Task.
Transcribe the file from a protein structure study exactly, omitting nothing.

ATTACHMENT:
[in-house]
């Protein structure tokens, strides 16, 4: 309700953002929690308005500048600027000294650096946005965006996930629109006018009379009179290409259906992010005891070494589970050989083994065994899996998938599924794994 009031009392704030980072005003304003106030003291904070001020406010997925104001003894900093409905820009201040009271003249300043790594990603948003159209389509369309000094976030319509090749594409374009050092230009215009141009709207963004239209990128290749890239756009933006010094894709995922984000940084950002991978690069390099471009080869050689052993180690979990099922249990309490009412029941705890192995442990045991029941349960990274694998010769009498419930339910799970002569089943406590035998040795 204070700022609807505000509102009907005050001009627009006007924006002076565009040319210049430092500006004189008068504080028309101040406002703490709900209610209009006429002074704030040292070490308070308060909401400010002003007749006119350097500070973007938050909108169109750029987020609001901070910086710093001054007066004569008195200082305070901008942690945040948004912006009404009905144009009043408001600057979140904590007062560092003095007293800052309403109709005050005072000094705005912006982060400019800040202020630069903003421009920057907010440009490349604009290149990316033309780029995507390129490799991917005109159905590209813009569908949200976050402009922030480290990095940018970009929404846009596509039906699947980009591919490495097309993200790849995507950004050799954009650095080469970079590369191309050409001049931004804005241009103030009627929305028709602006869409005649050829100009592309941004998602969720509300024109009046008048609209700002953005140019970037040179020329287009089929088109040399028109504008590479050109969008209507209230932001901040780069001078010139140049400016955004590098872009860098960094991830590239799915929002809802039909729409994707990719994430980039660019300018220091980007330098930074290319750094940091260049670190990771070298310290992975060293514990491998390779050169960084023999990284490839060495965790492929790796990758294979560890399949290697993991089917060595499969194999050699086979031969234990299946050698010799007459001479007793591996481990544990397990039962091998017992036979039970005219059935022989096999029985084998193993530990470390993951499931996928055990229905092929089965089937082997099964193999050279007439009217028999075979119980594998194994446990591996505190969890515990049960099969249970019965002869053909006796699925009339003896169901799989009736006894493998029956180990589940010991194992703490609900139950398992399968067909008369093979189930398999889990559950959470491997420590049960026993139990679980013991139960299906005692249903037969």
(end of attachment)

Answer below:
[in-house]
């Protein structure tokens, strides 16, 4: 309700953002929690308005500048600027000294650096946005965006996930629109006018009379009179290409259906992010005891070494589970050989083994065994899996998938599924794994 009031009392704030980072005003304003106030003291904070001020406010997925104001003894900093409905820009201040009271003249300043790594990603948003159209389509369309000094976030319509090749594409374009050092230009215009141009709207963004239209990128290749890239756009933006010094894709995922984000940084950002991978690069390099471009080869050689052993180690979990099922249990309490009412029941705890192995442990045991029941349960990274694998010769009498419930339910799970002569089943406590035998040795 204070700022609807505000509102009907005050001009627009006007924006002076565009040319210049430092500006004189008068504080028309101040406002703490709900209610209009006429002074704030040292070490308070308060909401400010002003007749006119350097500070973007938050909108169109750029987020609001901070910086710093001054007066004569008195200082305070901008942690945040948004912006009404009905144009009043408001600057979140904590007062560092003095007293800052309403109709005050005072000094705005912006982060400019800040202020630069903003421009920057907010440009490349604009290149990316033309780029995507390129490799991917005109159905590209813009569908949200976050402009922030480290990095940018970009929404846009596509039906699947980009591919490495097309993200790849995507950004050799954009650095080469970079590369191309050409001049931004804005241009103030009627929305028709602006869409005649050829100009592309941004998602969720509300024109009046008048609209700002953005140019970037040179020329287009089929088109040399028109504008590479050109969008209507209230932001901040780069001078010139140049400016955004590098872009860098960094991830590239799915929002809802039909729409994707990719994430980039660019300018220091980007330098930074290319750094940091260049670190990771070298310290992975060293514990491998390779050169960084023999990284490839060495965790492929790796990758294979560890399949290697993991089917060595499969194999050699086979031969234990299946050698010799007459001479007793591996481990544990397990039962091998017992036979039970005219059935022989096999029985084998193993530990470390993951499931996928055990229905092929089965089937082997099964193999050279007439009217028999075979119980594998194994446990591996505190969890515990049960099969249970019965002869053909006796699925009339003896169901799989009736006894493998029956180990589940010991194992703490609900139950398992399968067909008369093979189930398999889990559950959470491997420590049960026993139990679980013991139960299906005692249903037969």